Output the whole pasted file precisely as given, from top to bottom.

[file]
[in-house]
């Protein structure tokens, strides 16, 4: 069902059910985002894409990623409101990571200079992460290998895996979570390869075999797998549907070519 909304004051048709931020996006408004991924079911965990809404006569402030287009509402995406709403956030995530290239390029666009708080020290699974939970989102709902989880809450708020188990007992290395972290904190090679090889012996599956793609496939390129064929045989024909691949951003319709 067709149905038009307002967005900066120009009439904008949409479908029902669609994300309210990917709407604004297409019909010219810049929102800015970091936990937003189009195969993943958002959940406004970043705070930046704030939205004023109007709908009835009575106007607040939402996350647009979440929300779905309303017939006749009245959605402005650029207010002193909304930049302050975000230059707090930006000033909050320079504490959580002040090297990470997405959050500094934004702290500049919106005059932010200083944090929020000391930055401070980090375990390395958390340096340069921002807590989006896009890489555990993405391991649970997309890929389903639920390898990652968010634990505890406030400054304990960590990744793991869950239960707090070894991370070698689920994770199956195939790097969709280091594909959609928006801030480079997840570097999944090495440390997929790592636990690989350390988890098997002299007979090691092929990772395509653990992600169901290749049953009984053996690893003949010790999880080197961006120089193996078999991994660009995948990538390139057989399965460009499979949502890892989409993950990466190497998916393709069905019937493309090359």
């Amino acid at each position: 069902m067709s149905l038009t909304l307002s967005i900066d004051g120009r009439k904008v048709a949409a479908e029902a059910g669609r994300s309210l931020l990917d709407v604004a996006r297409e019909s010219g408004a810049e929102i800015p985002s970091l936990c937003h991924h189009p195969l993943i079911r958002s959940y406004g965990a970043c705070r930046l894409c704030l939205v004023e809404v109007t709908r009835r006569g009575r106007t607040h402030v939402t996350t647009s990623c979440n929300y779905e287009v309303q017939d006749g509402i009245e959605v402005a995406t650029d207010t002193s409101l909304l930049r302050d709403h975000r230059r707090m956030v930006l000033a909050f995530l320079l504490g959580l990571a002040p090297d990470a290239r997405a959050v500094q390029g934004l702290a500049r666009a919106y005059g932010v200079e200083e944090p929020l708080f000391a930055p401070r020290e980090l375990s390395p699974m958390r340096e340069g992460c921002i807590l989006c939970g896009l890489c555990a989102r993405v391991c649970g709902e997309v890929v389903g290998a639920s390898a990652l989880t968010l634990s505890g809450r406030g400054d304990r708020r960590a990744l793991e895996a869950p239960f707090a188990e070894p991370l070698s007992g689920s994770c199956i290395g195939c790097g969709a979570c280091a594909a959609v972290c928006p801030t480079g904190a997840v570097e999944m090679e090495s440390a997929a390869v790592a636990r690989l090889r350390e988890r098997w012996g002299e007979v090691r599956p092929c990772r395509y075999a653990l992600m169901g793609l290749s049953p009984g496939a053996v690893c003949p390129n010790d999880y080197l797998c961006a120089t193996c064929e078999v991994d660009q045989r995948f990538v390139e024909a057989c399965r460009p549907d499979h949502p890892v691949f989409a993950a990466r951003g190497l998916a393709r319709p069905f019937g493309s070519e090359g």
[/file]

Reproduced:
[in-house]
């Protein structure tokens, strides 16, 4: 069902059910985002894409990623409101990571200079992460290998895996979570390869075999797998549907070519 909304004051048709931020996006408004991924079911965990809404006569402030287009509402995406709403956030995530290239390029666009708080020290699974939970989102709902989880809450708020188990007992290395972290904190090679090889012996599956793609496939390129064929045989024909691949951003319709 067709149905038009307002967005900066120009009439904008949409479908029902669609994300309210990917709407604004297409019909010219810049929102800015970091936990937003189009195969993943958002959940406004970043705070930046704030939205004023109007709908009835009575106007607040939402996350647009979440929300779905309303017939006749009245959605402005650029207010002193909304930049302050975000230059707090930006000033909050320079504490959580002040090297990470997405959050500094934004702290500049919106005059932010200083944090929020000391930055401070980090375990390395958390340096340069921002807590989006896009890489555990993405391991649970997309890929389903639920390898990652968010634990505890406030400054304990960590990744793991869950239960707090070894991370070698689920994770199956195939790097969709280091594909959609928006801030480079997840570097999944090495440390997929790592636990690989350390988890098997002299007979090691092929990772395509653990992600169901290749049953009984053996690893003949010790999880080197961006120089193996078999991994660009995948990538390139057989399965460009499979949502890892989409993950990466190497998916393709069905019937493309090359």
């Amino acid at each position: 069902m067709s149905l038009t909304l307002s967005i900066d004051g120009r009439k904008v048709a949409a479908e029902a059910g669609r994300s309210l931020l990917d709407v604004a996006r297409e019909s010219g408004a810049e929102i800015p985002s970091l936990c937003h991924h189009p195969l993943i079911r958002s959940y406004g965990a970043c705070r930046l894409c704030l939205v004023e809404v109007t709908r009835r006569g009575r106007t607040h402030v939402t996350t647009s990623c979440n929300y779905e287009v309303q017939d006749g509402i009245e959605v402005a995406t650029d207010t002193s409101l909304l930049r302050d709403h975000r230059r707090m956030v930006l000033a909050f995530l320079l504490g959580l990571a002040p090297d990470a290239r997405a959050v500094q390029g934004l702290a500049r666009a919106y005059g932010v200079e200083e944090p929020l708080f000391a930055p401070r020290e980090l375990s390395p699974m958390r340096e340069g992460c921002i807590l989006c939970g896009l890489c555990a989102r993405v391991c649970g709902e997309v890929v389903g290998a639920s390898a990652l989880t968010l634990s505890g809450r406030g400054d304990r708020r960590a990744l793991e895996a869950p239960f707090a188990e070894p991370l070698s007992g689920s994770c199956i290395g195939c790097g969709a979570c280091a594909a959609v972290c928006p801030t480079g904190a997840v570097e999944m090679e090495s440390a997929a390869v790592a636990r690989l090889r350390e988890r098997w012996g002299e007979v090691r599956p092929c990772r395509y075999a653990l992600m169901g793609l290749s049953p009984g496939a053996v690893c003949p390129n010790d999880y080197l797998c961006a120089t193996c064929e078999v991994d660009q045989r995948f990538v390139e024909a057989c399965r460009p549907d499979h949502p890892v691949f989409a993950a990466r951003g190497l998916a393709r319709p069905f019937g493309s070519e090359g």